The Sino-Japanese War of 1894-1895: Perceptions, Power, and Primacy - S. C. M. Paine - Google Books


There was no Beiyang army during the Sino-Japanese war. The most modern equipped army was the Huai amy, which did indeed have German Mausers, but were not as well drilled as the later New armies. The size of the Huai army was no larger than 30,000 and was considerably smaller than the Japanese army of the period, standing at 75,000. The huai army did not do bad, but when they were defeated, resistance quickly collapsed because the rest of the Qing armies were still the outdated Green standard and Bannerman of the previous century.

The New army, later known as the Beiyang army, was only created as a result of the defeat in the Sino-Japanese war. These soldiers are fully modern in both equipment and drilling and grew to a size of close to 300,000 by the end of the Qing.
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Old January 5th, 2013, 04:46 PM   #159
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Originally Posted by heavenlykaghan View Post
There was no Beiyang army during the Sino-Japanese war. The most modern equipped army was the Huai amy, which did indeed have German Mausers, but were not as well drilled as the later New armies. The size of the Huai army was no larger than 30,000 and was considerably smaller than the Japanese army of the period, standing at 75,000. The huai army did not do bad, but when they were defeated, resistance quickly collapsed because the rest of the Qing armies were still the outdated Green standard and Bannerman of the previous century.

The New army, later known as the Beiyang army, was only created as a result of the defeat in the Sino-Japanese war. These soldiers are fully modern in both equipment and drilling and grew to a size of close to 300,000 by the end of the Qing.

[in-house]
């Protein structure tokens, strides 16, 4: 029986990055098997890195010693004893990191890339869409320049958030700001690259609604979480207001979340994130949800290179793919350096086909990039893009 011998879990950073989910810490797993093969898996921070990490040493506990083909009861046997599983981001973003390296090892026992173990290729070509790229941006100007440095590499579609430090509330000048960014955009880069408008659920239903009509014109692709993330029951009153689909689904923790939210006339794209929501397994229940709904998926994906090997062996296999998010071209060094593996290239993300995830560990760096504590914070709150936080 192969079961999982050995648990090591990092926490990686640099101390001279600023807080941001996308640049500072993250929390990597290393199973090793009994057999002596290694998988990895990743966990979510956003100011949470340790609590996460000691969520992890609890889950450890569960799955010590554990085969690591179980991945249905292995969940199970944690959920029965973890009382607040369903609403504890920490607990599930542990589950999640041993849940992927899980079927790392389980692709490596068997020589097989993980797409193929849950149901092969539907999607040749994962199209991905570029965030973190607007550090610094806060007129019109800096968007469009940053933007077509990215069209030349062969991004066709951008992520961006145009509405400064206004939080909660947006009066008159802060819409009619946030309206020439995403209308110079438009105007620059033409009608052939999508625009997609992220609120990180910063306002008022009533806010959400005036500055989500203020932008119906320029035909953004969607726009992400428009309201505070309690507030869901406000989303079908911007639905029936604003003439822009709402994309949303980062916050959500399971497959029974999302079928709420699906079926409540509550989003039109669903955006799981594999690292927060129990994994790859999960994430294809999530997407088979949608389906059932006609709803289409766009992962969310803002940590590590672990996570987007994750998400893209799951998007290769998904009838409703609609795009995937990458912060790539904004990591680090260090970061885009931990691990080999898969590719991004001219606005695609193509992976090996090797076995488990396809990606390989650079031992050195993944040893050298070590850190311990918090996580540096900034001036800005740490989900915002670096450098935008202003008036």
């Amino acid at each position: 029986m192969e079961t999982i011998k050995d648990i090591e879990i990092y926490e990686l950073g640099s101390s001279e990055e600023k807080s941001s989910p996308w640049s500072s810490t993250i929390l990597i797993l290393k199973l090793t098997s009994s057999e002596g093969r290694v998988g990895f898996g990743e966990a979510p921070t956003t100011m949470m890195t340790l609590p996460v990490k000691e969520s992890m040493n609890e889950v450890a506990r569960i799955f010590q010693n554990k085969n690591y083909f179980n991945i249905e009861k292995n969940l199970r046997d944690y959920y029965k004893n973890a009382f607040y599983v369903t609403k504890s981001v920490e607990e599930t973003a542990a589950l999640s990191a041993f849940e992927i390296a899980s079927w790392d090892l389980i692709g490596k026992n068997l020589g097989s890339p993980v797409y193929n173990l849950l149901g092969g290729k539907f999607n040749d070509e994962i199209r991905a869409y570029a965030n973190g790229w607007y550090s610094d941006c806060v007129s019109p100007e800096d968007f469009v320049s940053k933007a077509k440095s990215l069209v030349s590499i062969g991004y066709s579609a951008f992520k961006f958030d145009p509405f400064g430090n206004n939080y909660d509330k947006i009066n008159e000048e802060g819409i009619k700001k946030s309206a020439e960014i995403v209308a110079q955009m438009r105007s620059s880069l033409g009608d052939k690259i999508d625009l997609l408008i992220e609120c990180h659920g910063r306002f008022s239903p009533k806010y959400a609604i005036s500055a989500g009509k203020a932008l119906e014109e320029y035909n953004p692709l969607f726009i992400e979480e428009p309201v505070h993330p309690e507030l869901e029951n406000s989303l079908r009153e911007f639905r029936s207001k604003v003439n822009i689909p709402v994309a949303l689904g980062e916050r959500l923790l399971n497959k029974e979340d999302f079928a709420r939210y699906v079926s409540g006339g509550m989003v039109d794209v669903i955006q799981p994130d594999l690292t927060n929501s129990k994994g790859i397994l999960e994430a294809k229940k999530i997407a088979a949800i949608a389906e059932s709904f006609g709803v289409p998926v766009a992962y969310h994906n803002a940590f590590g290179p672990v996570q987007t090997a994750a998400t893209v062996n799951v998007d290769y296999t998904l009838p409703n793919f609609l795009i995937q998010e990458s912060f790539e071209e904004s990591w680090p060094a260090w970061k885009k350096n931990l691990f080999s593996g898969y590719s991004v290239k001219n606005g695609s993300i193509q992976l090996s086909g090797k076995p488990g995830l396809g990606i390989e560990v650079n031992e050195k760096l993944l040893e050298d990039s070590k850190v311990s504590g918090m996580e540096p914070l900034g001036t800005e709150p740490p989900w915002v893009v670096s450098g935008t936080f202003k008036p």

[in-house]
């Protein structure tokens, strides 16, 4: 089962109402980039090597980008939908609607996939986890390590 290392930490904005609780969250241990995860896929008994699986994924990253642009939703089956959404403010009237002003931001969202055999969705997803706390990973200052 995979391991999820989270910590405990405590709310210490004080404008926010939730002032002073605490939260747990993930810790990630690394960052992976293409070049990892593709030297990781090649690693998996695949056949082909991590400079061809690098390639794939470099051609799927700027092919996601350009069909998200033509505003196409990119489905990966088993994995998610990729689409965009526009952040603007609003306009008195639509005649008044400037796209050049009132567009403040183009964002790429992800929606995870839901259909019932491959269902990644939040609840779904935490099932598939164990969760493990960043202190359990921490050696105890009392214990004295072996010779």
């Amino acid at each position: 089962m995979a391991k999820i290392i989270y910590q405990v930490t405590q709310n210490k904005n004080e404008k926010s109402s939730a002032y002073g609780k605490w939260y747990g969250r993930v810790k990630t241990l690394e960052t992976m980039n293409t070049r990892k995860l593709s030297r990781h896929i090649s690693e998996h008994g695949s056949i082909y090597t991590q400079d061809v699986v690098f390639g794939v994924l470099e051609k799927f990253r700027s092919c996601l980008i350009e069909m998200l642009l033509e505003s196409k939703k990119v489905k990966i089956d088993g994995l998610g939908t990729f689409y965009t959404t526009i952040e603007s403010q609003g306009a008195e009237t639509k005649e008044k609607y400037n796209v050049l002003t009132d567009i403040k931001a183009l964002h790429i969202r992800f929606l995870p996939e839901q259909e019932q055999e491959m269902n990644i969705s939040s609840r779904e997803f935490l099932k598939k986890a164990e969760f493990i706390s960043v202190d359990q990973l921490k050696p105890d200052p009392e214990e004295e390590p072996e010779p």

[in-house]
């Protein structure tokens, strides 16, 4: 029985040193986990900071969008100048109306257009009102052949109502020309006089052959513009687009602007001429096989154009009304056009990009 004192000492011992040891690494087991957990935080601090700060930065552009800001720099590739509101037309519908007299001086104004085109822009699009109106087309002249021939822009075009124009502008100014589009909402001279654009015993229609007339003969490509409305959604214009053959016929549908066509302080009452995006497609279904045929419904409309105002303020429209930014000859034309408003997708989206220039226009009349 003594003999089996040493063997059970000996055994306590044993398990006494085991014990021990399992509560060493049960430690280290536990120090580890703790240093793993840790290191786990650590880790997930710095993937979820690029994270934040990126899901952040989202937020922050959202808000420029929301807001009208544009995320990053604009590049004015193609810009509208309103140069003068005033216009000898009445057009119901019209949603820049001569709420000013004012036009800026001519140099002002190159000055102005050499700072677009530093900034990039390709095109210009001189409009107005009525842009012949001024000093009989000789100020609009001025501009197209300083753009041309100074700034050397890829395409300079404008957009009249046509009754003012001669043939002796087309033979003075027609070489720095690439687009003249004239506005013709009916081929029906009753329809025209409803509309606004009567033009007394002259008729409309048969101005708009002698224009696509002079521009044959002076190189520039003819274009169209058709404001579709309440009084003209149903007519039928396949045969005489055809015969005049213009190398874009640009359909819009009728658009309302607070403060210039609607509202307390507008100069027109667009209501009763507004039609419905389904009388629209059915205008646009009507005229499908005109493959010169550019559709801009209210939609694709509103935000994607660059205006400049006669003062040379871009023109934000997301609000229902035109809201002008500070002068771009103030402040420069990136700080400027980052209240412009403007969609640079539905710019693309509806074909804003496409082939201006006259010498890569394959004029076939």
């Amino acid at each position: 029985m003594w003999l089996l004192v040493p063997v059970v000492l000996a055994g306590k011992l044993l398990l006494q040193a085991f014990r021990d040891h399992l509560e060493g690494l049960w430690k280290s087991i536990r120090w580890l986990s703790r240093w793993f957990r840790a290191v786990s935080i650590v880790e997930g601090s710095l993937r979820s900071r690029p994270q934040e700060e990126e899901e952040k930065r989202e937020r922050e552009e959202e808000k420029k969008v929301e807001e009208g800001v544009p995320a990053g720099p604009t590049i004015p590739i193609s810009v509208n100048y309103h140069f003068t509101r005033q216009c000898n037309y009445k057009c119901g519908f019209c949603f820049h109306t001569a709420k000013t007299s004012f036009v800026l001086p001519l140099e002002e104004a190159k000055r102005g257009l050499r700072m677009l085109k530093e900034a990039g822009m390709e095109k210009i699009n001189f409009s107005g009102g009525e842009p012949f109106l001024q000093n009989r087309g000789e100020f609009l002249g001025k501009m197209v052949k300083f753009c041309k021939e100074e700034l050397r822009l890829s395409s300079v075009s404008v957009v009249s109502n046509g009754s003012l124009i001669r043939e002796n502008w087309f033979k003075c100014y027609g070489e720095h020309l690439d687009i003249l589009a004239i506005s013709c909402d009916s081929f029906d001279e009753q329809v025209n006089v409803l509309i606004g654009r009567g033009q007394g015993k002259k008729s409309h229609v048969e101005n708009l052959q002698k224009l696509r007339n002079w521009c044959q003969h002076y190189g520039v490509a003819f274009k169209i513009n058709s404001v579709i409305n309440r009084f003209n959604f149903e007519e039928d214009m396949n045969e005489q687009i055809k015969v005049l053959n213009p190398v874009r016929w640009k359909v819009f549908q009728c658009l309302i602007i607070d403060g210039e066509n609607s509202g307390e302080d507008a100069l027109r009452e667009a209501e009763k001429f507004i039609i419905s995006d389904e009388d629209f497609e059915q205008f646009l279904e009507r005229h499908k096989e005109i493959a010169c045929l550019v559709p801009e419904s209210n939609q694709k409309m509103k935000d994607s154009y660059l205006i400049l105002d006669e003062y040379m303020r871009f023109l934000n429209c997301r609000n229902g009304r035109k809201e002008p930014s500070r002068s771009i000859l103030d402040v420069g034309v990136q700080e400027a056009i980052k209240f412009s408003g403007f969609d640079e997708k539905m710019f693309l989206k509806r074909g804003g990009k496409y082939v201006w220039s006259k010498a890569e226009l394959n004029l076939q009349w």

I think the Beiyang Army was created earlier than that. During the Sino-Japanese War, it was under the control of Li Hongzhang and was the best regional army China fielded at the time. Yuan Shikai took over in 1901 and greatly expanded it.
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Old January 5th, 2013, 04:51 PM   #160

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Quote:
Originally Posted by heavenlykaghan View Post
There was no Beiyang army during the Sino-Japanese war. The most modern equipped army was the Huai amy, which did indeed have German Mausers, but were not as well drilled as the later New armies. The size of the Huai army was no larger than 30,000 and was considerably smaller than the Japanese army of the period, standing at 75,000. The huai army did not do bad, but when they were defeated, resistance quickly collapsed because the rest of the Qing armies were still the outdated Green standard and Bannerman of the previous century.

The New army, later known as the Beiyang army, was only created as a result of the defeat in the Sino-Japanese war. These soldiers are fully modern in both equipment and drilling and grew to a size of close to 300,000 by the end of the Qing.
Quote:
Originally Posted by mingming View Post
I think the Beiyang Army was created earlier than that. During the Sino-Japanese War, it was under the control of Li Hongzhang and was the best regional army China fielded at the time. Yuan Shikai took over in 1901 and greatly expanded it.
I always thought the Beiyang Army was the Huai and Anhui armies combined. Could be wrong about that though.